Last week, I and members of the Elasticity team, packed up our bags and headed north to Washington DC to spend some time in our nation’s capitol. Yes, the required walk to the White House to take a few photos took place, and the visit to Capitol Hill (interspersed with meetings on the Hill to discuss immigration reform) and various museums to play the tourist were certainly fitted into my agenda. And a long walk from our hotel up Embassy Row, past the outposts of many nations, is always an iconic experience for me that I made sure to do on my way to a meeting with the UK Trade and Investment team at the British Embassy to discuss the growth and opportunity in the St. Louis region.
But the real reason for our trip to DC was to spend some time talking social media and how social media done right can amplify the connection between governments and the people they are serving and the people they are reaching out to.
First with my fellow Scots and then with my fellow Americans. Yes, I am a strange mix. I’m a Scot, and a Brit, and an adopted Yank. Talk about a personality disorder. But this eclectic mix of national identities, allows me to work well with both nations. And that’s what we did.
First, an in-depth session to discuss social media with the Scottish Affairs team at the British Embassy. And, I must say, Scotland is in good hands in the US and Canada with that team. What a conversation! And what an honor for this Scot to have the opportunity work with the team as they represent Scotland across the United States and Canada.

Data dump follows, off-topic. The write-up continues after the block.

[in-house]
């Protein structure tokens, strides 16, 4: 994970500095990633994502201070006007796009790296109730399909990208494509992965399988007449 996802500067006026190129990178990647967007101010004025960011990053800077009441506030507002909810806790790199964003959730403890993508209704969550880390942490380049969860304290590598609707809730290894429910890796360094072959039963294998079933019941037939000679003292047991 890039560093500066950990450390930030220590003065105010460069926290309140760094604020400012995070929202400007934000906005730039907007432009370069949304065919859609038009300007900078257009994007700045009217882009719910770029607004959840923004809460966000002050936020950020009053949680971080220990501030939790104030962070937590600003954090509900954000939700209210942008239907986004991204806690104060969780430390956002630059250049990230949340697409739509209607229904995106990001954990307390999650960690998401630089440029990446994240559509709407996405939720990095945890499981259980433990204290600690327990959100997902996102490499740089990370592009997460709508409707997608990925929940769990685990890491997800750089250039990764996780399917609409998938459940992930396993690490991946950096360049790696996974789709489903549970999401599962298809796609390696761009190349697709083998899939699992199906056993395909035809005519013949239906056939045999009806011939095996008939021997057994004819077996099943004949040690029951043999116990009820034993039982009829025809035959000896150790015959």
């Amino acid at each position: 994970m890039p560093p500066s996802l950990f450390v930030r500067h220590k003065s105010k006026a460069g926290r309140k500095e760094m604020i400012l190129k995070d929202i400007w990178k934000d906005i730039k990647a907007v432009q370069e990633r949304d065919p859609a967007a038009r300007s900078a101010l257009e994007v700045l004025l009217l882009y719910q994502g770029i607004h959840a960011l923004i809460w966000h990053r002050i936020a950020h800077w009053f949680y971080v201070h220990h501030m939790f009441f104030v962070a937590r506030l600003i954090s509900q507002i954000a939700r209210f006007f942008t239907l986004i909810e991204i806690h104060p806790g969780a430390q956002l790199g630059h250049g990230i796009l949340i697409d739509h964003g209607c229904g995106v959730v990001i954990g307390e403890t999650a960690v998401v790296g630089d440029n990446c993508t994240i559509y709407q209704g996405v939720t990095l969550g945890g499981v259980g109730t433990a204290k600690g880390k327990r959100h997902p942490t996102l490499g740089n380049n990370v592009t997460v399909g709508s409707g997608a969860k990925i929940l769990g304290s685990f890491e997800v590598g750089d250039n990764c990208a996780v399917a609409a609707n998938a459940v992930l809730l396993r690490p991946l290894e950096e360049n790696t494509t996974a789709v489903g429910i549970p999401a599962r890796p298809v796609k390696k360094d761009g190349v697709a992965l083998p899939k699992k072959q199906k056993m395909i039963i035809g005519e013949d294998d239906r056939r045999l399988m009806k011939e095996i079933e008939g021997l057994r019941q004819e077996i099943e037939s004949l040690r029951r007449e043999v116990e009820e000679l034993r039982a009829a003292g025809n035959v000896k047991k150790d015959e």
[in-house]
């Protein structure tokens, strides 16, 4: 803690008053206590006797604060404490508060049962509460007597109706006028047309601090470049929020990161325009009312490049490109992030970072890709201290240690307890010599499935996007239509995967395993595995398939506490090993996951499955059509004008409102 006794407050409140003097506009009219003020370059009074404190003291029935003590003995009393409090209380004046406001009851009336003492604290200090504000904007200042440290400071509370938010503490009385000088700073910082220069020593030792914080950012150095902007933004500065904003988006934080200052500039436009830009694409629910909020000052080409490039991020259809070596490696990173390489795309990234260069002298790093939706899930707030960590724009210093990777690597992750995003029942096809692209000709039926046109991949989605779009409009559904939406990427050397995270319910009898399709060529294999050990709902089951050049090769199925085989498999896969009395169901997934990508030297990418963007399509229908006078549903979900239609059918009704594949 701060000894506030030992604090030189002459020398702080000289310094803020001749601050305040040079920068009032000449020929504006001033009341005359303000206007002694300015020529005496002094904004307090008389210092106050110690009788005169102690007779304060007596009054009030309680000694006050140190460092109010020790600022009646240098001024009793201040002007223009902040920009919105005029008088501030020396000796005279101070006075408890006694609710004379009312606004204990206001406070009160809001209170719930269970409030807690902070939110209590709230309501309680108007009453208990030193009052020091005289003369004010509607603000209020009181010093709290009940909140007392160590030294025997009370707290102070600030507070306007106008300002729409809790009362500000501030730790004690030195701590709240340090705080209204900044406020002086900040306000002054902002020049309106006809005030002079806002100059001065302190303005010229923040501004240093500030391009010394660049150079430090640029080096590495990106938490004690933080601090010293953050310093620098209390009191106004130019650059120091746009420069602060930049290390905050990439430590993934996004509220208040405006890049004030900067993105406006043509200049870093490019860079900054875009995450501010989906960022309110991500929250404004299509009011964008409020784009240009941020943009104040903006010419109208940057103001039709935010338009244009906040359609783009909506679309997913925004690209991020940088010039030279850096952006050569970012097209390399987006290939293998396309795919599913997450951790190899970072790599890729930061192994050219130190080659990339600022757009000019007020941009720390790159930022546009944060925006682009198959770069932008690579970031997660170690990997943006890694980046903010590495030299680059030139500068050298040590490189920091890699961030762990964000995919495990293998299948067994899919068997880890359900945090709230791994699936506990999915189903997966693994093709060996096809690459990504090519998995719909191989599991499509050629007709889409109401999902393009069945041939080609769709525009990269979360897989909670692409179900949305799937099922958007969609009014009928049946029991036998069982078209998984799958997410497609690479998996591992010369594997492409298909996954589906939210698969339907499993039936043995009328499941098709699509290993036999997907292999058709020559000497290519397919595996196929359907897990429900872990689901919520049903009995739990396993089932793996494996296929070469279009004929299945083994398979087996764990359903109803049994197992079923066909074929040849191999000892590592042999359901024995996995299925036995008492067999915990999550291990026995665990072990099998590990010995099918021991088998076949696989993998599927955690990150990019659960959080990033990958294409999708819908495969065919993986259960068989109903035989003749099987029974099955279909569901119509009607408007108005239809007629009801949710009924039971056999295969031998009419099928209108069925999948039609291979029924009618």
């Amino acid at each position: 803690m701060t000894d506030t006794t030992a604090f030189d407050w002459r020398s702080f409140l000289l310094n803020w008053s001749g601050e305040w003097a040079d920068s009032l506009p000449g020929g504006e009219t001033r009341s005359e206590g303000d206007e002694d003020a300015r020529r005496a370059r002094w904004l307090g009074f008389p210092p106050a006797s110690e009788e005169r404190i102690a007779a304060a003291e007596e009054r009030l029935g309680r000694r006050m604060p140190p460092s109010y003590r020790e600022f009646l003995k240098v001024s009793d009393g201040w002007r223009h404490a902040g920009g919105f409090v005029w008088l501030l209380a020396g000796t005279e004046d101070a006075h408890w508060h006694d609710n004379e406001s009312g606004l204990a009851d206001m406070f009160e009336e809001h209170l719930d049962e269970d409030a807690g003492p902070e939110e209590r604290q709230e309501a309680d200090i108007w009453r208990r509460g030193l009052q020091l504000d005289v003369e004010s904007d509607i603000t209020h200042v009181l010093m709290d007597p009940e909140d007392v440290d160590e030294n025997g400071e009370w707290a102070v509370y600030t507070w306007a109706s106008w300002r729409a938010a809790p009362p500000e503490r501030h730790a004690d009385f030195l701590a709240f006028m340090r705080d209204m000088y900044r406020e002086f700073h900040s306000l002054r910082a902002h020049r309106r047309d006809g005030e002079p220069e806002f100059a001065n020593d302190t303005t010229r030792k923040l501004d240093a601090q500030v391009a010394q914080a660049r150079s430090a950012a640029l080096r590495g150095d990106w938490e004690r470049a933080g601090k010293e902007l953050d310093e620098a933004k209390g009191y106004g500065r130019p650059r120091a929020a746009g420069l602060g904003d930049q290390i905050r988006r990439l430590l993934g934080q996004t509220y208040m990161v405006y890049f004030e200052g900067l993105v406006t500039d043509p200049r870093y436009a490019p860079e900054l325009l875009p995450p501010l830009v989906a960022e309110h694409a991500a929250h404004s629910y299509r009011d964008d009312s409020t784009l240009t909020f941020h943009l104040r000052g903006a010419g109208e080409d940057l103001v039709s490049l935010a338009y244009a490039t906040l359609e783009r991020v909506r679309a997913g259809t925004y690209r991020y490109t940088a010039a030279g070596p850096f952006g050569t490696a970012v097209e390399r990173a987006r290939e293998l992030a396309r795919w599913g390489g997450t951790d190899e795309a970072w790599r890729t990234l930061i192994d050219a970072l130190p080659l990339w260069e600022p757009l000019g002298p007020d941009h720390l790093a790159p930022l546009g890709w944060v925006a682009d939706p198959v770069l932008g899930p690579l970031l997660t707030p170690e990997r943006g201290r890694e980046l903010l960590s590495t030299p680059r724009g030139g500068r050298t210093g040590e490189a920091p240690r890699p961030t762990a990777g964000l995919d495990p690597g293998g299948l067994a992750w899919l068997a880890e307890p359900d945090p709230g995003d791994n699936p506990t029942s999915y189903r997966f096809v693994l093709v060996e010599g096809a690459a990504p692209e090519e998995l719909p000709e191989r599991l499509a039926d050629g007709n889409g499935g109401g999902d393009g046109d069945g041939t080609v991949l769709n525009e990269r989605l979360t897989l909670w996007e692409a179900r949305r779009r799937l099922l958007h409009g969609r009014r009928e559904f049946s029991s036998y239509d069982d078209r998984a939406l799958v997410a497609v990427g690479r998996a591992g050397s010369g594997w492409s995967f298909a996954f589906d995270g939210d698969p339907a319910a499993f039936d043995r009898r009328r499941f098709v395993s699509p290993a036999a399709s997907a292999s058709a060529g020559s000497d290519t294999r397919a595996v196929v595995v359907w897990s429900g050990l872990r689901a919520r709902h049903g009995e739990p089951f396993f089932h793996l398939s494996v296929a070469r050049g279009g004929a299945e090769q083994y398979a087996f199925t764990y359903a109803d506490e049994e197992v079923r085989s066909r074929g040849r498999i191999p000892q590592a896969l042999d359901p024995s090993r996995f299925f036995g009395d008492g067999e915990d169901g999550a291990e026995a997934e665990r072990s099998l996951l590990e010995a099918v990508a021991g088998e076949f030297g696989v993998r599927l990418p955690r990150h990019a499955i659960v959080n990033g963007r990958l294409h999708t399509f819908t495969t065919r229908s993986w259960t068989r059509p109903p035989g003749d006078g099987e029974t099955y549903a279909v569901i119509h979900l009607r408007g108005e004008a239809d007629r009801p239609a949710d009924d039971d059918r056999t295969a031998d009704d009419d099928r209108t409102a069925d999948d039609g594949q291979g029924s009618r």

Then, a Capitol Hill session with almost 40 different Congressional offices, again on social media. This one was in partnership with one of our favorite clients, CafePress, and with the support of our good friend Chris Sommers, a fantastic entrepreneur who runs the District of Pi restaurant in DC and numerous restaurants in St. Louis, and is the founder of the online Twitter donation platform, Givver.com.
At the training, we covered both the basics of social media and the nuances that those in elected office face everyday.
We talked about:
- The need for honesty and transparency
- The benefits of being human online
- How to react
- How to engage
- What kinds of content work best for interactions
- The value of listening
- The necessity of planning
- And much, much more.
The attendees were engaged, and the conversations during the training, and afterwards, were impressive.
You can view the PowerPoint from the Congressional social media presentation on the Elasticity website.
I can honestly say, it was an incredible trip. We’ve done these trainings and had similar conversations before, but this was the first time doing so in Washington. A most valuable time was seemingly had by all involved, and we certainly plan on doing more of these in the DC area, and continuing to offer them elsewhere, in the future.
So until next time, as we say in Scotland, Sláinte.